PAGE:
Kay Gabriel is the author of A Queen in Bucks County (Nightboat, 2022), Kissing Other People or the House of Fame (Rosa Press, 2021; Nightboat, 2023), and she is the co-editor of We Want It All: An Anthology of Radical Trans Poetics (Nightboat, 2020). She edits The Poetry Project Newsletter. Her writing has been translated into French, Spanish, Portuguese, German, and Russian. She lives in Queens, New York.
On a sunny Friday afternoon in April I had the pleasure of talking with Kay Gabriel on the phone. I was calling from my apartment in Upper Manhattan and Gabriel was Downtown on the balcony of her office at the Poetry Project. While we chatted, the bells of the St. Marks Church went off, delicately framing our conversation. We spoke about the relationship between Gabriel’s two collections: Kissing Other People and The House of Fame and A Queen in Bucks County, how dreams are a public act, and how the practice of dream journaling is itself a social practice and social experiment.
Charlie Dale: A Queen in Bucks County is a surreal and evocative exploration of life in New York City—our current landscape in the first half, and a vivid walkthrough of the dreamscape in the second half. How did you decide you wanted the book to be split like this and what were your goals for the first and second halves of the book?
Kay Gabriel: It’s an interesting question. In a way, the title poem could have just been the book on its own. Then, as I was putting the manuscript together, I thought it would be really interesting to combine it with these other poems that I had written previously.
The book builds up to the journal poem, and one pattern that appears early on, perhaps in the first poem, but definitely in the second poem, “STOFFWECHSEL,” and in a series of shorter poems, is the use of dream imagery and dream composition for poetic composition. “STOFFWECHSEL,” which in German is Marx’s word for “social metabolism” that he uses to talk about the mutual transformation of people and the natural environment, provides a pattern for the rest of the book. Not all of the shorter poems that begin the collection are dream poems, although I think a lot of them borrow from the kind of looseness of language, the substitution of objects, and sublimation of energy and attachments—the various kinds of displacement and confusions and identity that the dreams are subject to.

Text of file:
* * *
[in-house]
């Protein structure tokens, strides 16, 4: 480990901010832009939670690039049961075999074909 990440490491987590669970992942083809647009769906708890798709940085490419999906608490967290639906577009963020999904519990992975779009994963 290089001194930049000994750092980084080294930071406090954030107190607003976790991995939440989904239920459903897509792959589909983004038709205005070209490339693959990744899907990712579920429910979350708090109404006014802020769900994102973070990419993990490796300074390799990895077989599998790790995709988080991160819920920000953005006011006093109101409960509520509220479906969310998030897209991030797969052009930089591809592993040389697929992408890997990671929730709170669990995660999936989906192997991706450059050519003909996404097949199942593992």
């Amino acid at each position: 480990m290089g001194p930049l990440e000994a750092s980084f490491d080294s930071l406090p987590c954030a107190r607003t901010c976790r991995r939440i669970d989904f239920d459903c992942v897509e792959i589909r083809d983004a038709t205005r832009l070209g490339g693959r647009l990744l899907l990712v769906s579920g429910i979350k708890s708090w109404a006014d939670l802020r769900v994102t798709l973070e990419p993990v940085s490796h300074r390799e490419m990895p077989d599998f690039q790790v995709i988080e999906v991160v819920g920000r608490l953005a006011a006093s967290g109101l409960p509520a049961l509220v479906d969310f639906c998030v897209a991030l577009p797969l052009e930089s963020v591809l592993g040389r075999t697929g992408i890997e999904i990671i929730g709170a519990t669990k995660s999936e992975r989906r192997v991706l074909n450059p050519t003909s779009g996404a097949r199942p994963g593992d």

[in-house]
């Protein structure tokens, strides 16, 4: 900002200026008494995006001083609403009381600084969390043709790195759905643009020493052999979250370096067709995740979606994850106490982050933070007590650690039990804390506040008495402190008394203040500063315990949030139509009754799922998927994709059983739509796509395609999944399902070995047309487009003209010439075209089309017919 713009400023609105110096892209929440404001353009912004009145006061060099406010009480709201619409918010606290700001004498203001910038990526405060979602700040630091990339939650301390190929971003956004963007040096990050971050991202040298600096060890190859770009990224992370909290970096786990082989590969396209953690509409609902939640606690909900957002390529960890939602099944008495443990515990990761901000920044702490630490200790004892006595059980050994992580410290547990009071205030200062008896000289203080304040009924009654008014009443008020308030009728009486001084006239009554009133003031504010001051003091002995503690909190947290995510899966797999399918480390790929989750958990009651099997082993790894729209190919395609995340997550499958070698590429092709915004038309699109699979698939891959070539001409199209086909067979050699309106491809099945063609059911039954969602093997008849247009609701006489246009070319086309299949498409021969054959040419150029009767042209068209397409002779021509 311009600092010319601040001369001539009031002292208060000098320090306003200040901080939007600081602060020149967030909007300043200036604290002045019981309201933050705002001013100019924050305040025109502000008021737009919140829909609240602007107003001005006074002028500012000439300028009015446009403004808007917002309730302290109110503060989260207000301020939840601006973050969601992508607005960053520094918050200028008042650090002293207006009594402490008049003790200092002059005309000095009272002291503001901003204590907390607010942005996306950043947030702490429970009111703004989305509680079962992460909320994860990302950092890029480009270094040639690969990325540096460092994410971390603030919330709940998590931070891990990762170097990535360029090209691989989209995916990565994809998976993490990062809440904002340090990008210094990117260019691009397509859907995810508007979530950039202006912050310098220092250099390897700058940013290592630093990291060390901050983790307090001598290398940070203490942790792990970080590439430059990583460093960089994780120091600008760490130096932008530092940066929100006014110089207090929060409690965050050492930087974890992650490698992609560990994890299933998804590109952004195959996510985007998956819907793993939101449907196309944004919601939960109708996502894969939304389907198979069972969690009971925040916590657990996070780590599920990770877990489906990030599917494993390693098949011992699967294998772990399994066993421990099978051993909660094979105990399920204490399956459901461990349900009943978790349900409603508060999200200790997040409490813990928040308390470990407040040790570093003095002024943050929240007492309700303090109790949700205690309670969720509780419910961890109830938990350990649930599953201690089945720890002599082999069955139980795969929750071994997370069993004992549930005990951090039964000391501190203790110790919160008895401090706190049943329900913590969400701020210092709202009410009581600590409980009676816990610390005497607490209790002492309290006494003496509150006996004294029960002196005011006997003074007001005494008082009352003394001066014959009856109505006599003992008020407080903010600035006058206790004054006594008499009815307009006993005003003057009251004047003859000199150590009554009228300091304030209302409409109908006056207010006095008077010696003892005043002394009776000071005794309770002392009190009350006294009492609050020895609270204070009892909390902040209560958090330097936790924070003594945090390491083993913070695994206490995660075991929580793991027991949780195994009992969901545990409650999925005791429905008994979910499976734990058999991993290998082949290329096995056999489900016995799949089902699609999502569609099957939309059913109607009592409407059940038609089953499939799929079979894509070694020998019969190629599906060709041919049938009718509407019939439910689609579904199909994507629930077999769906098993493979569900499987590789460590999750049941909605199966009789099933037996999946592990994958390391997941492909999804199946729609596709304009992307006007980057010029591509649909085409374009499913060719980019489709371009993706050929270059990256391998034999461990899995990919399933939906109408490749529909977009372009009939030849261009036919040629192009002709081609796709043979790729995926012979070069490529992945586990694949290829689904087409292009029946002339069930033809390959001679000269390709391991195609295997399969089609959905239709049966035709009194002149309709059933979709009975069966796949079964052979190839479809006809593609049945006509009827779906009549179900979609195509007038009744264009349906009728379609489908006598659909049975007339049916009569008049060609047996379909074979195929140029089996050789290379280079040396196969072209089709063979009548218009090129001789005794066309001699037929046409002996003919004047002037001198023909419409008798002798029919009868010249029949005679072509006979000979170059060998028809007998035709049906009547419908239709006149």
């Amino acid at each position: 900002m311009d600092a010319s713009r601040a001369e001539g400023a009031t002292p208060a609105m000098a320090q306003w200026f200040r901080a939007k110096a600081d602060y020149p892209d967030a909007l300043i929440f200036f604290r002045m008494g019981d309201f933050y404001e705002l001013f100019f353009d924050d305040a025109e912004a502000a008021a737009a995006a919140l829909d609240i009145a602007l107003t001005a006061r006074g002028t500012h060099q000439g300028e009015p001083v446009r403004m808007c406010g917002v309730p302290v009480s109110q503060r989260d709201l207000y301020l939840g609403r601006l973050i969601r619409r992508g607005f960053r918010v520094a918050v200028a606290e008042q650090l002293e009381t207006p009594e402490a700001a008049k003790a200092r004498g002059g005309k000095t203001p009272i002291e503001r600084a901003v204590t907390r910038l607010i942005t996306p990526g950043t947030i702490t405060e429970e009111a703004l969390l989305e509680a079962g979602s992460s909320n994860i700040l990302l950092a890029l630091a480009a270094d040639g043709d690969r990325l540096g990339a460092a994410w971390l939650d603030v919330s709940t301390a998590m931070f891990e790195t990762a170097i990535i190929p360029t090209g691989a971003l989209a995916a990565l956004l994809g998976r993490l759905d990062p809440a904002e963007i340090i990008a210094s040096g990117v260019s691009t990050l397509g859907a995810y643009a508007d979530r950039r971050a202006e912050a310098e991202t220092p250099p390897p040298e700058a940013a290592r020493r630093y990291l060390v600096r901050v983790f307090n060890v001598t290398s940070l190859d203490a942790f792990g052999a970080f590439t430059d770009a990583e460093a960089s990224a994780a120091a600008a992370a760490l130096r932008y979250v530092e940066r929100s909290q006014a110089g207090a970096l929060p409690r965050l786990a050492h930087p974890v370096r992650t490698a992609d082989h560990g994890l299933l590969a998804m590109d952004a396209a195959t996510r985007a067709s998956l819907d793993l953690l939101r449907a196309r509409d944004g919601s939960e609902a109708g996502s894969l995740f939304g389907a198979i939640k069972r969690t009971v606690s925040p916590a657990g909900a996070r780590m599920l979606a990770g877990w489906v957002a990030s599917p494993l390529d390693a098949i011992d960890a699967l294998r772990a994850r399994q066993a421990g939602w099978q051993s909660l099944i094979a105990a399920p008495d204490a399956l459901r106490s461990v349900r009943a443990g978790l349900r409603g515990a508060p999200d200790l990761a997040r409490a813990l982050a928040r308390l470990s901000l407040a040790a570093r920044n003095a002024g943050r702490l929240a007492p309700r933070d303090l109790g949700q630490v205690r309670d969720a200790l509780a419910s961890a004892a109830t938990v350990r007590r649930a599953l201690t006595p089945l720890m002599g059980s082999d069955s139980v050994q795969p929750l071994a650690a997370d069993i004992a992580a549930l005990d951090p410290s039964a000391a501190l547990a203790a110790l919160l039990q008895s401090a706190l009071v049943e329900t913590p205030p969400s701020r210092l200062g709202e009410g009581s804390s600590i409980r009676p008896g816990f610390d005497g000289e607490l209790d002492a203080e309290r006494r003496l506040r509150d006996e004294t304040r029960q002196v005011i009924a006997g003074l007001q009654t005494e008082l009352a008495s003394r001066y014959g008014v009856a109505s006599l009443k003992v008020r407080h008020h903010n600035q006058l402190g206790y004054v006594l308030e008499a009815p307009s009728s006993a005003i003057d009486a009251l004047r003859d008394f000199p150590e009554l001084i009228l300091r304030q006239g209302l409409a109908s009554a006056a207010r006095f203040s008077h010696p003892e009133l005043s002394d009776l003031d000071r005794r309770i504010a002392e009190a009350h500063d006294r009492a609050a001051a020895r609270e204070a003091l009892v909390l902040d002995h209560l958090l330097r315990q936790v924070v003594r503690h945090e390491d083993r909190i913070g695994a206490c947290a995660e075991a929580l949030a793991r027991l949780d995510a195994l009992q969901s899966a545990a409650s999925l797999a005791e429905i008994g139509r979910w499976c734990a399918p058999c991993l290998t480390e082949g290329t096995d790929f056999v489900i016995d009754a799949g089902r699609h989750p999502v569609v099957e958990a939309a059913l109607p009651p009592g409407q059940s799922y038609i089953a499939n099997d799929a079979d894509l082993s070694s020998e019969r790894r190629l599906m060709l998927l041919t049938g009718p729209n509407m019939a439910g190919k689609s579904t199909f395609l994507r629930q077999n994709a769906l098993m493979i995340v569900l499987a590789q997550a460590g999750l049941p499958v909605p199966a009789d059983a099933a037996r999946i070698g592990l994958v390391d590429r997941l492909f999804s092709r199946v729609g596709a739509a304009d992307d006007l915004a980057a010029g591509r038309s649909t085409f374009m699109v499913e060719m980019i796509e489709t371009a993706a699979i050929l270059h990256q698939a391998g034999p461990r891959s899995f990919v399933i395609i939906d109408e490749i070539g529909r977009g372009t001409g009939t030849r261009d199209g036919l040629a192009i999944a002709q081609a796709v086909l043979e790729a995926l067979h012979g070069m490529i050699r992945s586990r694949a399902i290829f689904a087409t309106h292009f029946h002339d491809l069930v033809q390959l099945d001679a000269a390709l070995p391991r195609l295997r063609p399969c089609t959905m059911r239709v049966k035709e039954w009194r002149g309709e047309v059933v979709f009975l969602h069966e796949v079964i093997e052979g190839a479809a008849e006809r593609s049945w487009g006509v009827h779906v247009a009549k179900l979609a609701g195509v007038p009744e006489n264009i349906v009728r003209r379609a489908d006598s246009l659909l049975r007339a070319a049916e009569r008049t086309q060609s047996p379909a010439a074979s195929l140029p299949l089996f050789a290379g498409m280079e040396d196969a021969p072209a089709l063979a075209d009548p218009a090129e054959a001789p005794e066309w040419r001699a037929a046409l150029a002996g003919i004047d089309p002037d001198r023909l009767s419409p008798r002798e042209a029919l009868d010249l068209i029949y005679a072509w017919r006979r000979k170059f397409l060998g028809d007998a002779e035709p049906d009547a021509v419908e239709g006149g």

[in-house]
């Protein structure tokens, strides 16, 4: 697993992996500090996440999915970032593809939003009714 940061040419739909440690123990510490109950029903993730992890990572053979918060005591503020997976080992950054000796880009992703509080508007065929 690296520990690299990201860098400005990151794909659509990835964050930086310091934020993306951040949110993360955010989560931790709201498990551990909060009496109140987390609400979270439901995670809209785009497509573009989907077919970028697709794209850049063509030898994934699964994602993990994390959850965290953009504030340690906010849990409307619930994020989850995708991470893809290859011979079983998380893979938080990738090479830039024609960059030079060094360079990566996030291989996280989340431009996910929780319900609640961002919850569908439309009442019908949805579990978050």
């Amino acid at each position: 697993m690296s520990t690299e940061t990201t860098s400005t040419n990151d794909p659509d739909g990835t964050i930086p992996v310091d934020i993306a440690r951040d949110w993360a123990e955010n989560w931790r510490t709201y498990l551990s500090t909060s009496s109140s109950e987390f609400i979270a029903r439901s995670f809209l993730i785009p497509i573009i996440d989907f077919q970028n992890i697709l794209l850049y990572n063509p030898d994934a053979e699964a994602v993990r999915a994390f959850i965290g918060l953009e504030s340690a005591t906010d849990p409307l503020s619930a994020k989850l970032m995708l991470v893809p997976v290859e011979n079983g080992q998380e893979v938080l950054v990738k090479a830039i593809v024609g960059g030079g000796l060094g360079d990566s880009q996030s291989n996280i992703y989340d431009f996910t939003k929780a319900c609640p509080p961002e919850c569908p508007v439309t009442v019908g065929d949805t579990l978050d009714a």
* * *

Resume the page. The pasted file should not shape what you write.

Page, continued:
There’s a building mechanism. You get the motif in a shortened, immediate way in some of those first poems, like “STOFFWECHSEL” and “Five Dollar Drive,” which, in a way, teach someone to read for the dream syntax, for what becomes unmediated, like the onslaught of the dream syntax in the title poem.
How do these two uneven halves relate to each other? That’s one answer.
The other is that Kissing Other People or The House of Fame is aggressively trying to work out a relationship to modernism, and doing that through twisting around in the ‘city poem,’ which is the site of a big modernist poem, walking through a city.
I’m not a fool. I don’t think it’s the 1920s. I know it’s the 21st century. But one thing that the poems are doing to organize a relationship to consciousness in history is passing through modernism. That’s true for the big journal dream poem, and it’s especially true for a couple of the shorter serial poems, especially “Goodnight, Rimbaud” and “Blind Item,” which is a denunciation of Stephen Ira. In a way the kind of opening, movement-heavy poem, “Year Zeros,” also sets the tone for this, by way of the city as a metonym for the kinds of social transformations that exist within it, and that are, or were, at the time of composition, rapidly rewriting forms of social consciousness, social relations.
The answer, I guess, to your question, what do these two uneven dynamics have to do with each other?
On the one hand, determining a setting, a pattern that can then be repeated, mediating a relationship to geographic space, other people, language, social relations, and political consciousness, through a kind of literary history, much of which is a literature of the city.
CD: My next question is more about this book in relation to A Queen in Bucks County. It’s my understanding that Kissing Other People and The House of Fame is a U.S. edition of a previously published Australian version and some time has passed since its first publication. So how would you say this book is in conversation with, or compliments, A Queen in Bucks County?